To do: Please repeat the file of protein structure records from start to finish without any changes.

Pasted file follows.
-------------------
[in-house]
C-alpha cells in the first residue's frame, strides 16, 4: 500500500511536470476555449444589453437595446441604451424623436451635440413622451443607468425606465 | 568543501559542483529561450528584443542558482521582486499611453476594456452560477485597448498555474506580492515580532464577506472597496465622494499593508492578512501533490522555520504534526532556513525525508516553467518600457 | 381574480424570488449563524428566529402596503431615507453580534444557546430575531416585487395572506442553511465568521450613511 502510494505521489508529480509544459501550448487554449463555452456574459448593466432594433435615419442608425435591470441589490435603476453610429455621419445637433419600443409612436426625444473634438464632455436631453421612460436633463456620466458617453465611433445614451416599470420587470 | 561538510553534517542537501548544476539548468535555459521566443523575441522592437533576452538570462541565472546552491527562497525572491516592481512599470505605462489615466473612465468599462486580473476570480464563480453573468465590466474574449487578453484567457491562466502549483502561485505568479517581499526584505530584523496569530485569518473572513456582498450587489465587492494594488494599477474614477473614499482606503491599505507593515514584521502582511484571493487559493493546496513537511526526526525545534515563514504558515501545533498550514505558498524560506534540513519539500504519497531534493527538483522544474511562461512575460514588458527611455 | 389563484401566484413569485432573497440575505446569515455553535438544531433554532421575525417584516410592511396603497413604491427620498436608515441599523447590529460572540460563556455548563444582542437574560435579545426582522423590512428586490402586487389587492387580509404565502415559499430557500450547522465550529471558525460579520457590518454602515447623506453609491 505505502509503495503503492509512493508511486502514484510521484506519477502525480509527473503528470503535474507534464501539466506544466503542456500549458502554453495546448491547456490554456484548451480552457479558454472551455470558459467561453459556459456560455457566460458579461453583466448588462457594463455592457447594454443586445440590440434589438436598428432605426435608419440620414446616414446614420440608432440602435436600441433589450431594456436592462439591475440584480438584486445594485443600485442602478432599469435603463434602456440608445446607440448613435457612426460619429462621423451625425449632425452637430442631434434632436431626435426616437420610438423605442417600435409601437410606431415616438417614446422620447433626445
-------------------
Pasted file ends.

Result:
[in-house]
C-alpha cells in the first residue's frame, strides 16, 4: 500500500511536470476555449444589453437595446441604451424623436451635440413622451443607468425606465 | 568543501559542483529561450528584443542558482521582486499611453476594456452560477485597448498555474506580492515580532464577506472597496465622494499593508492578512501533490522555520504534526532556513525525508516553467518600457 | 381574480424570488449563524428566529402596503431615507453580534444557546430575531416585487395572506442553511465568521450613511 502510494505521489508529480509544459501550448487554449463555452456574459448593466432594433435615419442608425435591470441589490435603476453610429455621419445637433419600443409612436426625444473634438464632455436631453421612460436633463456620466458617453465611433445614451416599470420587470 | 561538510553534517542537501548544476539548468535555459521566443523575441522592437533576452538570462541565472546552491527562497525572491516592481512599470505605462489615466473612465468599462486580473476570480464563480453573468465590466474574449487578453484567457491562466502549483502561485505568479517581499526584505530584523496569530485569518473572513456582498450587489465587492494594488494599477474614477473614499482606503491599505507593515514584521502582511484571493487559493493546496513537511526526526525545534515563514504558515501545533498550514505558498524560506534540513519539500504519497531534493527538483522544474511562461512575460514588458527611455 | 389563484401566484413569485432573497440575505446569515455553535438544531433554532421575525417584516410592511396603497413604491427620498436608515441599523447590529460572540460563556455548563444582542437574560435579545426582522423590512428586490402586487389587492387580509404565502415559499430557500450547522465550529471558525460579520457590518454602515447623506453609491 505505502509503495503503492509512493508511486502514484510521484506519477502525480509527473503528470503535474507534464501539466506544466503542456500549458502554453495546448491547456490554456484548451480552457479558454472551455470558459467561453459556459456560455457566460458579461453583466448588462457594463455592457447594454443586445440590440434589438436598428432605426435608419440620414446616414446614420440608432440602435436600441433589450431594456436592462439591475440584480438584486445594485443600485442602478432599469435603463434602456440608445446607440448613435457612426460619429462621423451625425449632425452637430442631434434632436431626435426616437420610438423605442417600435409601437410606431415616438417614446422620447433626445